High Court Upholds Arizona Law Penalizing Employers Over Illegal Immigrant Workers

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This may change the landscape of immigration enforcement forever. This is from the U.S. Supreme Court which binds all of the lower courts, state and federal.

The Supreme Court has sustained Arizona’s law that penalizes businesses for hiring workers who are in the United States illegally, rejecting arguments that states have no role in immigration matters.

via High Court Upholds Arizona Law Penalizing Employers Over Illegal Immigrant Workers – FoxNews.com.

The article further states:

The decision upholding the validity of the 2007 law comes as the state is appealing a ruling that blocked key components of a second, more controversial Arizona immigration enforcement law. Thursday’s decision applies only to business licenses and does not signal how the high court might rule if the other law comes before it. (emphasis added)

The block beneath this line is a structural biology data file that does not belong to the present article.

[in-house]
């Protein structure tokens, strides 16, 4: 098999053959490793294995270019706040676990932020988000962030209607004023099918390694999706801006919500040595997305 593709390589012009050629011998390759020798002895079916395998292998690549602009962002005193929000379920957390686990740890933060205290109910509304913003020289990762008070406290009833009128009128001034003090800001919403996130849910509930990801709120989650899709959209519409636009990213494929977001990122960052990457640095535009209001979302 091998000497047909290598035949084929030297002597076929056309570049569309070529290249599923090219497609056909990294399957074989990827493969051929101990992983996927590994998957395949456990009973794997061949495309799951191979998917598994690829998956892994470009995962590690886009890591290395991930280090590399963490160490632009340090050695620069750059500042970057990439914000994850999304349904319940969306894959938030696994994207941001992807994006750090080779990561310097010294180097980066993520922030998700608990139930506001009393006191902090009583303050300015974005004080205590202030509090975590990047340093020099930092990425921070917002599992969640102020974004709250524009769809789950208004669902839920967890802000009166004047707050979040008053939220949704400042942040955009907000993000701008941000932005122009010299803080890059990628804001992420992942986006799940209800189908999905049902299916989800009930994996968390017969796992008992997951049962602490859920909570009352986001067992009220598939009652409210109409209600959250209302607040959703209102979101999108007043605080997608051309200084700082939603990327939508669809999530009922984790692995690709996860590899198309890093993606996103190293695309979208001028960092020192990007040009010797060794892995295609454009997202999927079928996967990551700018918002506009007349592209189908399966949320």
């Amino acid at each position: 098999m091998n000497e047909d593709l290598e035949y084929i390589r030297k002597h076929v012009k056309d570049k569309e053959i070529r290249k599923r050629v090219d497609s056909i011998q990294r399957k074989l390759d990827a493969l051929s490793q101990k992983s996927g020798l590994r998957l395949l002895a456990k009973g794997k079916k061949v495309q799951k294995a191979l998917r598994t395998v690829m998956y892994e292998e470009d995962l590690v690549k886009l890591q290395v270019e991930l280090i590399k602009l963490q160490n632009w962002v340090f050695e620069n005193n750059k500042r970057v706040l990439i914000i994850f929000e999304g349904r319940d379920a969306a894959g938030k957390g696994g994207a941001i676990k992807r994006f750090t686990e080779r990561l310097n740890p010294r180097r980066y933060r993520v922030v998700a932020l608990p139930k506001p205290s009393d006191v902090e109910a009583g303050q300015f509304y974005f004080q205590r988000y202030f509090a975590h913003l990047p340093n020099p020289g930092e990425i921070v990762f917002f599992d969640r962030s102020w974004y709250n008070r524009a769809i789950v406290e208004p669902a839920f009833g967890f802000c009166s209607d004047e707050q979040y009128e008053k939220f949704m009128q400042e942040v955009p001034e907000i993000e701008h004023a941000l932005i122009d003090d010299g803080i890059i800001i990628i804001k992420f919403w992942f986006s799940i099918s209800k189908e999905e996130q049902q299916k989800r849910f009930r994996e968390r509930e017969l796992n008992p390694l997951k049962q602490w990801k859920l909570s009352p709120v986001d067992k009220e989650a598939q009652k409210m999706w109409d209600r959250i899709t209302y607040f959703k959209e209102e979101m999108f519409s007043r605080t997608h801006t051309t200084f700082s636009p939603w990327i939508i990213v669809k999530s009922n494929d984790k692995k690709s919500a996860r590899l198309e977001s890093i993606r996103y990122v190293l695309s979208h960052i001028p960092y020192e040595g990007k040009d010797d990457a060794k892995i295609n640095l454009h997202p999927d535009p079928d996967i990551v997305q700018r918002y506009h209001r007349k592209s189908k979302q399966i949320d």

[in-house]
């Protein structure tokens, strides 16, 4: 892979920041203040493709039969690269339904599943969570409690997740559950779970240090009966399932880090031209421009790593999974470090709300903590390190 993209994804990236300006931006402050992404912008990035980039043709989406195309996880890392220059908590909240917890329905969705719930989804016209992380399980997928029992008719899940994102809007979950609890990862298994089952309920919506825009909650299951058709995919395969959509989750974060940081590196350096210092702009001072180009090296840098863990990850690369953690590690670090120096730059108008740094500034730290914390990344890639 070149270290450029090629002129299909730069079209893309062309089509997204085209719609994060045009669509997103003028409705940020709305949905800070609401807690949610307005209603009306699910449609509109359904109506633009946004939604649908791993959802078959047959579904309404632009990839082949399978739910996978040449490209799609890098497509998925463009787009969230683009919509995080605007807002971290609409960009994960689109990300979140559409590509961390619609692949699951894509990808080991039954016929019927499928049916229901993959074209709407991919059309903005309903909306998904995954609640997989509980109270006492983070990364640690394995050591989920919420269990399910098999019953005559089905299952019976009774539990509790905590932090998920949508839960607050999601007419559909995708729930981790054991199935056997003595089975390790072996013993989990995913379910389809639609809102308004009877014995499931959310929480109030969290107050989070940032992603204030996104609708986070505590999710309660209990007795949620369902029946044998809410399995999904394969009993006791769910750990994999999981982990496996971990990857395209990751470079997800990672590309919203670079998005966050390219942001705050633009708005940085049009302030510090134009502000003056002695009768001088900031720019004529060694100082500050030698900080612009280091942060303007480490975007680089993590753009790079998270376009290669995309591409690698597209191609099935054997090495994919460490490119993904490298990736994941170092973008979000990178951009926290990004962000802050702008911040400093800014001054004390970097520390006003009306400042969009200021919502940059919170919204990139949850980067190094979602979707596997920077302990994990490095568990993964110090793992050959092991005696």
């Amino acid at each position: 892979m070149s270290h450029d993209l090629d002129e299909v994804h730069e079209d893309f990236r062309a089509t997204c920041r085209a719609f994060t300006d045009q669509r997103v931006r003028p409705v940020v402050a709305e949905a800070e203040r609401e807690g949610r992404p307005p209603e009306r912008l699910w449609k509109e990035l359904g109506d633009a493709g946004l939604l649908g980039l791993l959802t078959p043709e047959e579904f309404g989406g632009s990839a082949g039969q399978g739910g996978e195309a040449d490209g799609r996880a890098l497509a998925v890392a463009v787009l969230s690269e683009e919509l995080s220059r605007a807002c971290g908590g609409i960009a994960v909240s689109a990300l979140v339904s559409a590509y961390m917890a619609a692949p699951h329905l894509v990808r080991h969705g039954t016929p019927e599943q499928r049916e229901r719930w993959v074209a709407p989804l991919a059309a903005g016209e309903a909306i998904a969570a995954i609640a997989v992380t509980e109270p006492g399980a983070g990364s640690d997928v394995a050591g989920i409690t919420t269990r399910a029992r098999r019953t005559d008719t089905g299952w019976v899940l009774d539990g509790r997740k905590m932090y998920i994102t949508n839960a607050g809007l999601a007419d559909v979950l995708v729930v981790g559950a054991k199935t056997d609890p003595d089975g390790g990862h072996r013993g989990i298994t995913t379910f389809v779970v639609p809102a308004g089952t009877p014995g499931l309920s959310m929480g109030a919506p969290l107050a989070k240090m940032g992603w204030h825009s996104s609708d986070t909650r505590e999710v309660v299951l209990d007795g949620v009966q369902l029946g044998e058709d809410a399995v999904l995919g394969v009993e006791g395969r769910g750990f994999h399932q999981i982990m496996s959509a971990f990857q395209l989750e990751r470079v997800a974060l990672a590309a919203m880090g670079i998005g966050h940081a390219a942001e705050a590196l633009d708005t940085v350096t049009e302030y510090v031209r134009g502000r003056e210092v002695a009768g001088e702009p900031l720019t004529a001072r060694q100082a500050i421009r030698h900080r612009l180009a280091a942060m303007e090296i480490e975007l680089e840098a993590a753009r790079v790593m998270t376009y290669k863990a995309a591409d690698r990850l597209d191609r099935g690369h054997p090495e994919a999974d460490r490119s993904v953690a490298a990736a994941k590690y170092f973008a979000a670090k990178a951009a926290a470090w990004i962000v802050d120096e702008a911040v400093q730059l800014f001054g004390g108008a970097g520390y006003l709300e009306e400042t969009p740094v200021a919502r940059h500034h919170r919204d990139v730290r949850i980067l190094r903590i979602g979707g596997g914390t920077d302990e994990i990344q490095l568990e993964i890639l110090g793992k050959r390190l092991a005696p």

I would not be so quick to come to that conclusion. While I have not yet read the opinion, I am fairly confident that the reporter’s conclusion of the opinion “rejecting arguments that states have no role in immigration matters” is probably not simply a bare assertion by the reporter, but is based on at least a modicum of analysis.
If that is indeed a principle now found in the jurisprudence of the high court, then it will be a factor in any decision construing a state law affecting immigration enforcement. There certainly will be additional factors in a given contested state statute subject to attack, but the fundamental right of a state to legislate in this area — at least to some extent — is now a given.

The decision upholding the validity of the 2007 law comes as the state is appealing a ruling that blocked key components of a second, more controversial Arizona immigration enforcement law. Thursday’s decision applies only to business licenses and does not signal how the high court might rule if the other law comes before it.

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About Gil Jones

CPA/Attorney/Judge by training and trade. Hobby nut at heart with BMW m/c, computers, ham radio, kayak fishing, photography, hiking and, starting in 2010 some semi-serious running and bicycling (road and mountain bikes). Retired after 16 years on a Texas District Court bench and since 2013 have been mediating cases. I am a Credentialed Distinguished mediator (TMCA).
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